Accountants fill many roles. And there’s a good book for each.
By Hitendra Patil
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Well, accountants don’t live just one life. At work, it’s almost as if they live five different lives. Here is a summer reading list for accountants with one book for each of the lives they live.
1. A Life When You Lead Your Firm’s Operations
Call it the time vortex that sucks the life out of you.
Hours and hours that suddenly become longer and longer days, months and years inside the office. You sacrifice nearly everything else for the life of your firm’s operations, leaving you: Overwhelmed, overworked, unproductive, time-starved, and busy-being-busy. If that sounds like you, then you may be interested in the New York Times and Wall Street Journal bestseller “Essentialism: The Disciplined Pursuit of Less,” by Greg McKeown.
Quote from the book: “Remember that if you don’t prioritize your life someone else will.”
2. A Life When You Create Your Firm’s Revenue
Most accountants admit, “I am not good at sales.” Fear of rejection is not for the faint-hearted.
The sales profession was once believed to be made up of people with outgoing, dashing, talking and (supposedly) manipulative personalities. Today, whether we like it or not, all of us are in sales. Fortunately, there are hundreds of excellent books on sales. But when a failed insurance salesman achieves fame as one of the highest paid salesmen in America, you want to know how he turned it around. So I recommend Frank Bettger’s “How I Raised Myself from Failure to Success in Selling.”
Quote from the book: “When you show a man what he wants, he’ll move heaven and earth to get it.”
3. A Life When You Lead Your Firm’s Employees
“I am great with numbers, but when it comes to managing team members,” an accountant told once me, “I am as good as a bank account un-reconciled for months.” His practice had started growing, and he had to hire more people – which made him very uncomfortable because he doubted his people-management skills.
One of the most intriguing books I came across is Antonio Damasio’s “Descartes’ Error: Emotion, Reason, and the Human Brain.” It is not about traditional people or HR management processes. If accounting and tax are all about facts, logic, and reasoning, this book cites research evidence that emotions are essential to rational thinking and normal social behavior. This is not a “how-to” book, but a “why” book. It may be heavy-duty-lifting to read, but it will give you amazing insights into the how your employees’ emotions can lead to improved performance of your firm.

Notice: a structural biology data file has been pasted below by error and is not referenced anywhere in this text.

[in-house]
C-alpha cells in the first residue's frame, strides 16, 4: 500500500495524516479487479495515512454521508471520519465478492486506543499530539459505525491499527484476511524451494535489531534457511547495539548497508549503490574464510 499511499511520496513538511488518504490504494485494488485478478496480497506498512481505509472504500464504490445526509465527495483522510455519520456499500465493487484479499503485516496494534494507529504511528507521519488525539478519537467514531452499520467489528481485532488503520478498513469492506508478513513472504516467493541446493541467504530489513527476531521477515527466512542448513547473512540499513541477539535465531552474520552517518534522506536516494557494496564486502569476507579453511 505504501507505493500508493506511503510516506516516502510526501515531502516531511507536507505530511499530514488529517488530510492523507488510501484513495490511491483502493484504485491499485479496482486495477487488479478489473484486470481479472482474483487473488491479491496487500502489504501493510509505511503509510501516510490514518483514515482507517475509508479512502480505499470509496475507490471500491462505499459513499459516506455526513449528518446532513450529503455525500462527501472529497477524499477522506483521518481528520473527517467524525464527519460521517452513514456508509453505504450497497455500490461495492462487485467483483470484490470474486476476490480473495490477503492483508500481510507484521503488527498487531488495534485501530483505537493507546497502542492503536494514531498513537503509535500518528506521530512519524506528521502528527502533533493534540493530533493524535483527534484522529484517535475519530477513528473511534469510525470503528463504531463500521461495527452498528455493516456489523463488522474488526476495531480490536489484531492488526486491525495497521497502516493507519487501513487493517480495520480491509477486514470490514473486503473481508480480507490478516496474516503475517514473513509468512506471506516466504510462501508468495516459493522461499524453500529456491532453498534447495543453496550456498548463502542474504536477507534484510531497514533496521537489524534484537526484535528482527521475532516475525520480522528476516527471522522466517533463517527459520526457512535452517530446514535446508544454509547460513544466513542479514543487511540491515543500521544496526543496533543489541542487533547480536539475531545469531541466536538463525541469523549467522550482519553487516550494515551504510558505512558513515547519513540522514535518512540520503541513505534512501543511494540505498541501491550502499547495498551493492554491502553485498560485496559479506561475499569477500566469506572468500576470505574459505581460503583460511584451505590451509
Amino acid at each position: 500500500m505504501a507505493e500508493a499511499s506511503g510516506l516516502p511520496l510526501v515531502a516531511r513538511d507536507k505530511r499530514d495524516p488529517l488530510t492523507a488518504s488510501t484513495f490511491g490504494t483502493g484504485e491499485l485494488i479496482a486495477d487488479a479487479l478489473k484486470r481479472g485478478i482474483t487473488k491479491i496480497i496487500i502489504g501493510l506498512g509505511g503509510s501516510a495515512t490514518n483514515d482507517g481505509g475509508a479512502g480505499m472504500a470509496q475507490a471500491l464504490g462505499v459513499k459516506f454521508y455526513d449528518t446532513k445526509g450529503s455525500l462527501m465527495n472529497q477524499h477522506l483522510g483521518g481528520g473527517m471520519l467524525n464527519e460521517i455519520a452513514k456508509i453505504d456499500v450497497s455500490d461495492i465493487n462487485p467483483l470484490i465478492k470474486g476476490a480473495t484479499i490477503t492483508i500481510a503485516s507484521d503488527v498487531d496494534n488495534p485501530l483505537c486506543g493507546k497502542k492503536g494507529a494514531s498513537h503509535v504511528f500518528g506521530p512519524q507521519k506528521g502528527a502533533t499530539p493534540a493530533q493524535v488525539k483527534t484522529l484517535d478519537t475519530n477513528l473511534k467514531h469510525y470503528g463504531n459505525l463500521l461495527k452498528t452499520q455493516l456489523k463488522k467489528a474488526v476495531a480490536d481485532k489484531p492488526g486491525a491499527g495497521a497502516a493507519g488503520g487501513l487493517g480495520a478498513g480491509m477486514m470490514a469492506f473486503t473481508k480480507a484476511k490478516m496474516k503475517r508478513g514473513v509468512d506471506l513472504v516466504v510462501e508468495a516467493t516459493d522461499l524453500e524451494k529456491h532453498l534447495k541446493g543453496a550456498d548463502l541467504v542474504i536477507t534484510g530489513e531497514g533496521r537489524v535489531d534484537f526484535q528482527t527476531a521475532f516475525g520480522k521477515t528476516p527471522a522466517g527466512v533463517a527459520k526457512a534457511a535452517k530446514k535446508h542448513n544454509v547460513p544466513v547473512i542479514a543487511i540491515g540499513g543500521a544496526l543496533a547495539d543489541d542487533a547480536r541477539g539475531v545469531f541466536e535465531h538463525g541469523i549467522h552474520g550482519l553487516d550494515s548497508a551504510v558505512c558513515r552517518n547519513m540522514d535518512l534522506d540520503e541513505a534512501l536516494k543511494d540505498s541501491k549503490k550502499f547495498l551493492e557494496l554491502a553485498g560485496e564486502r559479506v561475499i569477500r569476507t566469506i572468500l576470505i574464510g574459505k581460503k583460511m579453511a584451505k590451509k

Quote from the book: “We almost never think of the present, and when we do, it is only to see what light it throws on our plans for the future.”
4. A Life When You Want to Create A Future-Ready Firm
“Is your firm future-ready, today?” As many as 92% CPAs think that the accounting profession is not future-ready today.
But it is always difficult to envision how the future will look, especially when technology is changing business so rapidly. In Entrepreneurship, Zero to One, authors Peter Thiel and Blake Masters, assert we are actually in the era of technological stagnation. They show how progress can be achieved in any industry or area of business despite this stagnation. It comes from the most important skill that every leader must master: learning to think for yourself. This book will help you find new value in unexpected places in your business.
Quote from the book: “If you want to create and capture lasting value, don’t build an undifferentiated commodity business.”
5. A Life When You Want to Ensure Client Success
One of the biggest parts of what accountants do – day in day out – is deliver a customer experience. You would want that experience to be awesome.
Here is one book that could help them enhance customer experience. Although the book gives you sales strategies, it is all about creating “awesome customer experience.” In “Uncensored Sales Strategies: A Radical New Approach to Selling Your Customers What They Really Want – No Matter What Business You’re In,” Sydney Biddle Barrows, once known infamously as the Mayflower Madam, explains how she found wealth in selling her customers exactly what they wanted. Shockingly, it wasn’t sex!
Quote from the book: “Customers are not just buying a product or service, they are also buying the Experience of buying it, owning it and using it.”
Your turn: What are you reading this summer?